When someone dies without a will, especially with a spouse or children, it can be stressful for the person left to distribute the estate. This is known as “intestate,” and means that laws of the state where the deceased resided will determine the property distribution, such as bank accounts and real estate.
To fully understand what happens if someone dies without a will and intestate succession laws, let’s examine the assets not passed by a will, as well as the way the estate gets distributed among heirs.
What Assets Aren’t Passed by a Will?
Before concerning yourself with who gets what assets, it’s important to know which assets are handled outside of the will. These include:
- Life insurance proceeds
- Any bank account, real estate or assets held in tenancy by entirety, joint tenancy or community property with right of survivorship
- Living trust property
- Funds in an IRA, 401(k) or retirement plan with a beneficiary
- Funds in a payable-on-death bank account
- Stocks or other securities held in a transfer-on-death account
- Assets held with a transfer-on-death deed or title document
The documents related to these types of assets will show beneficiary designation or co-ownership.
Who is the Executor?
When someone has a will, they name the executor of the will who will distribute assets and arrange the payment of debts and expenses. If there’s no will to determine the executor, the laws in that state provide a list of eligible people who can fill the role. Most states use the surviving spouse or domestic partner, followed by adult children, then other family members who are eligible by state law.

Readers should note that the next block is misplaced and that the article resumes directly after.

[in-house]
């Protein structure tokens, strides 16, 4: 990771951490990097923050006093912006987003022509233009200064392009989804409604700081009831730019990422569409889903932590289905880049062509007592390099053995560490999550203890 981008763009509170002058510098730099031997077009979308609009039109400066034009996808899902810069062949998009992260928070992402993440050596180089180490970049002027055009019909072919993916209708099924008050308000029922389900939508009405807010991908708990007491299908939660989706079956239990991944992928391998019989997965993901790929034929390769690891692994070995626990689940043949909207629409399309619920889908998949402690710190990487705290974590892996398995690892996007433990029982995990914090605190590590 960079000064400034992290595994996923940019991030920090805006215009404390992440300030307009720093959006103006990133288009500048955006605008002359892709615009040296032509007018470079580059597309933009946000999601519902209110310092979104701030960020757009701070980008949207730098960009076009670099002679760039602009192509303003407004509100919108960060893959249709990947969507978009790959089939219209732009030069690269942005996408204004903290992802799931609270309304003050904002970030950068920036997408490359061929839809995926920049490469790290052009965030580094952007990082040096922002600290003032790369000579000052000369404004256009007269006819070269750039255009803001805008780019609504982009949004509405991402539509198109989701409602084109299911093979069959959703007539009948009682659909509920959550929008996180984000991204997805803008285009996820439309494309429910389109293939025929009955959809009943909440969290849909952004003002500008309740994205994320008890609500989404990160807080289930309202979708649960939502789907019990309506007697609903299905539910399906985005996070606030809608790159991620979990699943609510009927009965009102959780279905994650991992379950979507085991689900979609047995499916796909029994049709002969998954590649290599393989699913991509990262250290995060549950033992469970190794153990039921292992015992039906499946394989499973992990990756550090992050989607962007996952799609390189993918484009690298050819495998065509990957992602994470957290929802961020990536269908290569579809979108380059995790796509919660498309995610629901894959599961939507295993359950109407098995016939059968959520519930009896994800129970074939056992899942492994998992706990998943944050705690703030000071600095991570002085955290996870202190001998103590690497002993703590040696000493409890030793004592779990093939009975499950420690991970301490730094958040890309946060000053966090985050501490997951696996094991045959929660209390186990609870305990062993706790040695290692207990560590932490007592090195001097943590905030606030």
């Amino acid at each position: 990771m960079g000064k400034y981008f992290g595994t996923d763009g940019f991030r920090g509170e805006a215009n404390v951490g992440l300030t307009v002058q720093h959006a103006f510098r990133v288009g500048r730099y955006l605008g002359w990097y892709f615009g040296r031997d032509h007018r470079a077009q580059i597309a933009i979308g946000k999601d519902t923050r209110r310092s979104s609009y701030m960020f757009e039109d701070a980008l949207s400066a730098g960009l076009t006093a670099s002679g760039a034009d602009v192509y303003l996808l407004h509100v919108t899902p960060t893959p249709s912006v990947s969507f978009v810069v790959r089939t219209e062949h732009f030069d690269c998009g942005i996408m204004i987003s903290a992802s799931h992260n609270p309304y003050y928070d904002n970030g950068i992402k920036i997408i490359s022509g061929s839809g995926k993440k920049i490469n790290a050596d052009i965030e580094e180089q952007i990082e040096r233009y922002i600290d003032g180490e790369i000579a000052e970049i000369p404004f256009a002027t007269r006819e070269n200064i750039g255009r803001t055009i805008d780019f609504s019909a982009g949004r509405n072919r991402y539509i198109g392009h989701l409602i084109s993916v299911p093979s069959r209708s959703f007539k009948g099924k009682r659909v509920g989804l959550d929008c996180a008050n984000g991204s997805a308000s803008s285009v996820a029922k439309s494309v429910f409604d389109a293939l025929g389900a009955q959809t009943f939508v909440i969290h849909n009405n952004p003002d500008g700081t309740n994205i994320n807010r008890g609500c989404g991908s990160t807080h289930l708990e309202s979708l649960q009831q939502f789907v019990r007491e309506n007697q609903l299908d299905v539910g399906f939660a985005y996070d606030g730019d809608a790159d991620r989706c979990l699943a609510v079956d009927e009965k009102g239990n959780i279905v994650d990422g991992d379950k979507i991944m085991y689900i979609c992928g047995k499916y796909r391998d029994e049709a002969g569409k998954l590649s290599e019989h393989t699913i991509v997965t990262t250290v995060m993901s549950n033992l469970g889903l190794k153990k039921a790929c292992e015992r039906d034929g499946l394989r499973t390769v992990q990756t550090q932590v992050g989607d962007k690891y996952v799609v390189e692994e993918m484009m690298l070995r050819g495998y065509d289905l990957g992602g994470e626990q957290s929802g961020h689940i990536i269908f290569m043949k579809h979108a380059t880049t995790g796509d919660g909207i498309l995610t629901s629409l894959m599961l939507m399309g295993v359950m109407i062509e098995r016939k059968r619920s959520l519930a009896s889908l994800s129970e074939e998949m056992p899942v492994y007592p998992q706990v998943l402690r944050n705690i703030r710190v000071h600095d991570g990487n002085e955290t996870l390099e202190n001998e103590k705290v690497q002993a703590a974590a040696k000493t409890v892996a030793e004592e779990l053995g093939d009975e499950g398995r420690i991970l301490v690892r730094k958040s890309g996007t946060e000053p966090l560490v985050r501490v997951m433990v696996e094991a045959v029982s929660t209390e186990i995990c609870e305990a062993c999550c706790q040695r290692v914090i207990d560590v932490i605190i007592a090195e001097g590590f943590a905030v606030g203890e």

Distribution of Assets in Intestate Succession
Each state has intestate succession laws that guide the distribution of assets when someone dies without a will or trust. Typically, spouses, legal domestic partners and blood relatives inherit the assets, while partners, friends or charities get nothing. The spouse usually gets the largest share of the assets, and if there are no children, the spouse inherits all property. Other blood relatives will only stand to inherit something if there is no spouse, domestic partner or children. If there aren’t any legitimate heirs, the state takes the assets.
The caveat to this is that all states have rules that prevent certain people from inheriting any assets if they caused harm to the deceased. A few examples of this are situations in which a person criminally caused the death, or a parent who abandoned or committed crimes against a child.
Glossary of Terms
Intestate succession laws use familiar language, such as children, but it’s important to understand the legal definitions of these terms as they relate to the distribution of assets.
A surviving spouse must have been legally married to the deceased person at the time of death.
- If the married couple separate prior to the death of one spouse, or one spouse filed for divorce, it’s up to a judge to decide if the surviving spouse is entitled to assets.
- In some states, common-law marriage is a couple who never had a formal wedding ceremony, but are still considered legally married. The couple must live together for a specified period of time, intend to be married and present themselves as married, but the criteria can differ by state and may impact the intestate succession laws.
- Same-sex partnerships are a gray area, depending on the state where they live. If the state recognizes same-sex marriage, the remaining partner can still be considered a surviving spouse, but in a state where same-sex marriage isn’t recognized, this is left up to a judge.